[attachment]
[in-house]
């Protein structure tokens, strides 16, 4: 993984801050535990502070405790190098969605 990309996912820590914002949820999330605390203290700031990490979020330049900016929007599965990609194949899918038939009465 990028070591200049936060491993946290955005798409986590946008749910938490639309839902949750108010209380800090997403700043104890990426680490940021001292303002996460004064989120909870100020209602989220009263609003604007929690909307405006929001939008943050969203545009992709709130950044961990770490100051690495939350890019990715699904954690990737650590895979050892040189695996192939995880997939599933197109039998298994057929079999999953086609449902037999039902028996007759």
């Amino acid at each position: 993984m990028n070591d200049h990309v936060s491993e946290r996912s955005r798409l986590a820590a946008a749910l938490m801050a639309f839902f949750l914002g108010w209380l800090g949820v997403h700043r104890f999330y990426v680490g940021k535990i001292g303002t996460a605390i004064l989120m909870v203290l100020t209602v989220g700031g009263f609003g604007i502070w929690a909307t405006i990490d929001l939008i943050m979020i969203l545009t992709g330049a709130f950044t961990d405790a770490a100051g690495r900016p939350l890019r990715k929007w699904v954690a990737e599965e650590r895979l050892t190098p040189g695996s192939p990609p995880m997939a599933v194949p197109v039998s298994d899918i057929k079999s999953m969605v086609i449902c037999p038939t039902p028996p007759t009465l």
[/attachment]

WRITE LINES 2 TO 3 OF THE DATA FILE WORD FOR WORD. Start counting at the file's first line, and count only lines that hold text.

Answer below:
């Protein structure tokens, strides 16, 4: 993984801050535990502070405790190098969605 990309996912820590914002949820999330605390203290700031990490979020330049900016929007599965990609194949899918038939009465 990028070591200049936060491993946290955005798409986590946008749910938490639309839902949750108010209380800090997403700043104890990426680490940021001292303002996460004064989120909870100020209602989220009263609003604007929690909307405006929001939008943050969203545009992709709130950044961990770490100051690495939350890019990715699904954690990737650590895979050892040189695996192939995880997939599933197109039998298994057929079999999953086609449902037999039902028996007759």
């Amino acid at each position: 993984m990028n070591d200049h990309v936060s491993e946290r996912s955005r798409l986590a820590a946008a749910l938490m801050a639309f839902f949750l914002g108010w209380l800090g949820v997403h700043r104890f999330y990426v680490g940021k535990i001292g303002t996460a605390i004064l989120m909870v203290l100020t209602v989220g700031g009263f609003g604007i502070w929690a909307t405006i990490d929001l939008i943050m979020i969203l545009t992709g330049a709130f950044t961990d405790a770490a100051g690495r900016p939350l890019r990715k929007w699904v954690a990737e599965e650590r895979l050892t190098p040189g695996s192939p990609p995880m997939a599933v194949p197109v039998s298994d899918i057929k079999s999953m969605v086609i449902c037999p038939t039902p028996p007759t009465l």